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Published on 18 January 2012

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Primary prophylaxis ‘also effective for adult haemophiliacs’


Primary prophylaxis, the standard treatment to prevent bleeding episodes in children with haemophilia A, is also effective for adolescents and adults, according to research published in the Journal of Thrombosis and Haemostasis.

The preventive therapy will “optimise care for haemophilia patients of all ages by stopping unexpected bleeding events that can have a detrimental impact on the lives of patients,” said lead author Dr. Leonard Valentino, Director of the Rush Haemophilia and Thrombophilia Centre.

The study was conducted as part of a comprehensive clinical study of ADVATE Anti-haemophilic Factor (Recombinant), Plasma/Albumin Free Method (rAHF-PFM) to compare the effectiveness of two prophylactic treatment regimens, as well as between on-demand and prophylaxis treatments, in preventing bleeding in previously treated patients with severe or moderately severe haemophilia A.

In people with haemophilia A, clotting factor VIII is either absent or present at low levels.

Factor VIII replacement, such as rAHF-PFM, is considered the treatment of choice for managing haemophilia A patients who lack inhibitors of factor VIII.

About 90% of people who have haemophilia have type A. Of these, 70% have the severe form of the disorder, indicated by a factor VIII level of less than 1% of normal.

Primary prophylaxis is already the standard of care for children with haemophilia A.

It is believed that the early initiation of prophylaxis may confer a protective effect against factor VIII inhibitor, the most serious complication associated with replacement therapy.

Adult haemophilia patients are treated either in response to bleeding (on demand) or with regular infusion of clotting factor to prevent bleeding and further joint damage.

However, while on-demand treatment can slow the progression of haemophilia-related arthritis, it does not seem to prevent the condition.

In the study, one regimen was based on common practice with every-other-day dosing.

The other was customised for each individual based on the drug’s activity in the body (pharmacokinetics, or PK) with every-third-day dosing.

PK-tailored prophylaxis offers an alternative to standard prophylaxis for the prevention of bleeding.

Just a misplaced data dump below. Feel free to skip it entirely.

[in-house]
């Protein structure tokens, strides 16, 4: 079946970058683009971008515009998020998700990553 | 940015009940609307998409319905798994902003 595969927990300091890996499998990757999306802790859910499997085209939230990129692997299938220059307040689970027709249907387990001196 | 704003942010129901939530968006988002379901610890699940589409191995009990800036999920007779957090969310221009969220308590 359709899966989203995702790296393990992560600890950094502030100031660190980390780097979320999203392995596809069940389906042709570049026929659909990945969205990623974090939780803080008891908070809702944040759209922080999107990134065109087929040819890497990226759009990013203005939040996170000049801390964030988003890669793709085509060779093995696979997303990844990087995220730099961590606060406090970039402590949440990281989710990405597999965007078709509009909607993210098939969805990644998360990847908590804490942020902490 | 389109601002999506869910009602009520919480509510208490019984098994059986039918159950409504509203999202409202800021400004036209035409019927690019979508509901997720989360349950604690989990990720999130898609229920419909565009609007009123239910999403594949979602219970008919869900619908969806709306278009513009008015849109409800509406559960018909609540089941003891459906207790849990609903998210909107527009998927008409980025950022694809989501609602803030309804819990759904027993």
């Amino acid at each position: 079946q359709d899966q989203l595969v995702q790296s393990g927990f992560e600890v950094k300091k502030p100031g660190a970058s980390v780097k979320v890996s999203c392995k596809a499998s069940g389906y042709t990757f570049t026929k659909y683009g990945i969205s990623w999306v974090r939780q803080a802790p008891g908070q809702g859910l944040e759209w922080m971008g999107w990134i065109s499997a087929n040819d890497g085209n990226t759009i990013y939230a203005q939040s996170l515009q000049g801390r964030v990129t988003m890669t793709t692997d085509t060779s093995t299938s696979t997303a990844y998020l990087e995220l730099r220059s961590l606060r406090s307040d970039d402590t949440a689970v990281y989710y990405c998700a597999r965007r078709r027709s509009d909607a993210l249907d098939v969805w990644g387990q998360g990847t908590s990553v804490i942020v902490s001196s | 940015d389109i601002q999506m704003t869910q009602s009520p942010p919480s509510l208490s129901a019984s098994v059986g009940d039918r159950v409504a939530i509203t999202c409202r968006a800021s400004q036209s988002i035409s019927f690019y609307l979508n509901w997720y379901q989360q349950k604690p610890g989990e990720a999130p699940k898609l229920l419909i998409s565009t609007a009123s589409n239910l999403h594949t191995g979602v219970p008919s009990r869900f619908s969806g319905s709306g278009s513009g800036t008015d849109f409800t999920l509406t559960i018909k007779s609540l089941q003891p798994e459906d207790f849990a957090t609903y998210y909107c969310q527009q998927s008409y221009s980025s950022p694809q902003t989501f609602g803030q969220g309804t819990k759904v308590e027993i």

Study participants aged 7 to 65 years received six months of on-demand treatment with dosing dependent on the severity and type of bleeding episode.

After completing the on-demand treatment period, subjects were randomised to receive 12 months of either standard or PK-tailored prophylaxis treatment.

Once the prophylaxis period began, factor VIII levels were assessed every three months.

Of the 66 subjects in the study, 22 (33.3%) who received prophylaxis had no bleeding episodes, in contrast to the patients treated on demand.

No subject developed factor VIII inhibitors. The patients who achieved these results were adherent to the prescribed number of prophylactic infusions.

Compared with on-demand treatment, both prophylaxis regimens significantly reduced bleeding, including spontaneous and traumatic haemorrhaging, and improved the quality of life for adolescent and adults patients.

Results of the study suggest that prophylaxis is the optimal treatment for patients with severe haemophilia.

Data from the study also confirm and extend the safety and effectiveness of rAHF-PFM for controlling and preventing bleeding in the management of haemophilia A.

The study findings suggest that the PK-tailored prophylaxis regimen, which used similar amounts of rAHF-PFM and one fewer infusion per week, is a viable treatment alternative to standard prophylaxis.

The availability of this option could increase treatment adherence, particularly in children and adolescents, for whom compliance with long-term medical regimens is especially challenging.

Additionally, the study confirms and extends the safety and effectiveness of rAHF-PFM for controlling and preventing bleeding in the management of haemophilia A.

Journal of Thrombosis and Haemostasis

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